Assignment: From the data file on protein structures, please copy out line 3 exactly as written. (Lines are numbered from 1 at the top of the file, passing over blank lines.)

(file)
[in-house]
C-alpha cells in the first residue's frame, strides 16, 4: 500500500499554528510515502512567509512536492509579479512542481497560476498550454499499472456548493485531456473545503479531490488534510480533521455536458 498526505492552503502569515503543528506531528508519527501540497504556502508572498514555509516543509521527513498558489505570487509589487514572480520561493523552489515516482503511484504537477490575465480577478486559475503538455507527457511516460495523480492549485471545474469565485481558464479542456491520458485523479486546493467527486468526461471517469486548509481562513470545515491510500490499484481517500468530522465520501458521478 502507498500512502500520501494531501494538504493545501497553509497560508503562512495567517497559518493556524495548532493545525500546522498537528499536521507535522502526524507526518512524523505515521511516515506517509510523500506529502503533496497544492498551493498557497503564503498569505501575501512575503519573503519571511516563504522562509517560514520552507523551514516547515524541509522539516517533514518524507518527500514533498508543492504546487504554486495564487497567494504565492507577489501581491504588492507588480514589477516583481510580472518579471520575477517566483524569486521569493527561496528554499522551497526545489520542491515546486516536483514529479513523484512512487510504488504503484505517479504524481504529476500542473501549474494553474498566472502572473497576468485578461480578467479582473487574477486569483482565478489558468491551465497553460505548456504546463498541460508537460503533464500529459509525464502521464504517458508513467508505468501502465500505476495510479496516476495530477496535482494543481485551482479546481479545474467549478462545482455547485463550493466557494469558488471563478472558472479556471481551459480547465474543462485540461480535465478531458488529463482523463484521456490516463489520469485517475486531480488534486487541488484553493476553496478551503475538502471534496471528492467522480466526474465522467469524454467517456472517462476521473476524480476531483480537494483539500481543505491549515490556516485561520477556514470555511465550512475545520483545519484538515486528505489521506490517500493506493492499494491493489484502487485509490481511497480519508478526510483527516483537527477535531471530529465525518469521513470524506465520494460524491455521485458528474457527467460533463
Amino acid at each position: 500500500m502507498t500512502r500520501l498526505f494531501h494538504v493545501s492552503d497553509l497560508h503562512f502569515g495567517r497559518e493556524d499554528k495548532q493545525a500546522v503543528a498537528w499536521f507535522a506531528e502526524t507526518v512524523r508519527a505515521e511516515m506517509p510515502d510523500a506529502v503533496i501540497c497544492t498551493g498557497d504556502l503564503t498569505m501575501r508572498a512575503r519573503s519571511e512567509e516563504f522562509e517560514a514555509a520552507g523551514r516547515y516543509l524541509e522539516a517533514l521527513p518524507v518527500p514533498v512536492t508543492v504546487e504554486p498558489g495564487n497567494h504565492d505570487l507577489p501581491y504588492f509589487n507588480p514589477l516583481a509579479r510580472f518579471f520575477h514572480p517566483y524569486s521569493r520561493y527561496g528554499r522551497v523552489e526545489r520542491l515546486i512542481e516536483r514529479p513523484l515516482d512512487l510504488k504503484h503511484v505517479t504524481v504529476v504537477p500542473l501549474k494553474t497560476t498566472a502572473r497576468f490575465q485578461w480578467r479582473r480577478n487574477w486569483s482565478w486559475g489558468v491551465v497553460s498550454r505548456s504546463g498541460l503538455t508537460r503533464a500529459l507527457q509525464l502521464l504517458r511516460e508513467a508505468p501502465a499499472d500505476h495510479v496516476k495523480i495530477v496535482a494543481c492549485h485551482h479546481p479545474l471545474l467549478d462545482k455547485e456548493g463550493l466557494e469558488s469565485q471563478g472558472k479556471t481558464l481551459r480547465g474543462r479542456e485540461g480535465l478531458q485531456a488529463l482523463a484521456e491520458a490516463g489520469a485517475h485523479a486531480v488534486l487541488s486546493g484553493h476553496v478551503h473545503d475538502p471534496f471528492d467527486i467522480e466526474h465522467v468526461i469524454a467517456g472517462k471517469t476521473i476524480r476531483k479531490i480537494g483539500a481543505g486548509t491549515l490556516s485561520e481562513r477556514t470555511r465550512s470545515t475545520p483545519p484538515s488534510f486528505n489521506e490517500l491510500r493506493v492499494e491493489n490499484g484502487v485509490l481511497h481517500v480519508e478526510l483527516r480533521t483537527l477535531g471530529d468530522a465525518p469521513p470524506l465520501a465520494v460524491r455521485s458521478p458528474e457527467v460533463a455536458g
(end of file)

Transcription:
Amino acid at each position: 500500500m502507498t500512502r500520501l498526505f494531501h494538504v493545501s492552503d497553509l497560508h503562512f502569515g495567517r497559518e493556524d499554528k495548532q493545525a500546522v503543528a498537528w499536521f507535522a506531528e502526524t507526518v512524523r508519527a505515521e511516515m506517509p510515502d510523500a506529502v503533496i501540497c497544492t498551493g498557497d504556502l503564503t498569505m501575501r508572498a512575503r519573503s519571511e512567509e516563504f522562509e517560514a514555509a520552507g523551514r516547515y516543509l524541509e522539516a517533514l521527513p518524507v518527500p514533498v512536492t508543492v504546487e504554486p498558489g495564487n497567494h504565492d505570487l507577489p501581491y504588492f509589487n507588480p514589477l516583481a509579479r510580472f518579471f520575477h514572480p517566483y524569486s521569493r520561493y527561496g528554499r522551497v523552489e526545489r520542491l515546486i512542481e516536483r514529479p513523484l515516482d512512487l510504488k504503484h503511484v505517479t504524481v504529476v504537477p500542473l501549474k494553474t497560476t498566472a502572473r497576468f490575465q485578461w480578467r479582473r480577478n487574477w486569483s482565478w486559475g489558468v491551465v497553460s498550454r505548456s504546463g498541460l503538455t508537460r503533464a500529459l507527457q509525464l502521464l504517458r511516460e508513467a508505468p501502465a499499472d500505476h495510479v496516476k495523480i495530477v496535482a494543481c492549485h485551482h479546481p479545474l471545474l467549478d462545482k455547485e456548493g463550493l466557494e469558488s469565485q471563478g472558472k479556471t481558464l481551459r480547465g474543462r479542456e485540461g480535465l478531458q485531456a488529463l482523463a484521456e491520458a490516463g489520469a485517475h485523479a486531480v488534486l487541488s486546493g484553493h476553496v478551503h473545503d475538502p471534496f471528492d467527486i467522480e466526474h465522467v468526461i469524454a467517456g472517462k471517469t476521473i476524480r476531483k479531490i480537494g483539500a481543505g486548509t491549515l490556516s485561520e481562513r477556514t470555511r465550512s470545515t475545520p483545519p484538515s488534510f486528505n489521506e490517500l491510500r493506493v492499494e491493489n490499484g484502487v485509490l481511497h481517500v480519508e478526510l483527516r480533521t483537527l477535531g471530529d468530522a465525518p469521513p470524506l465520501a465520494v460524491r455521485s458521478p458528474e457527467v460533463a455536458g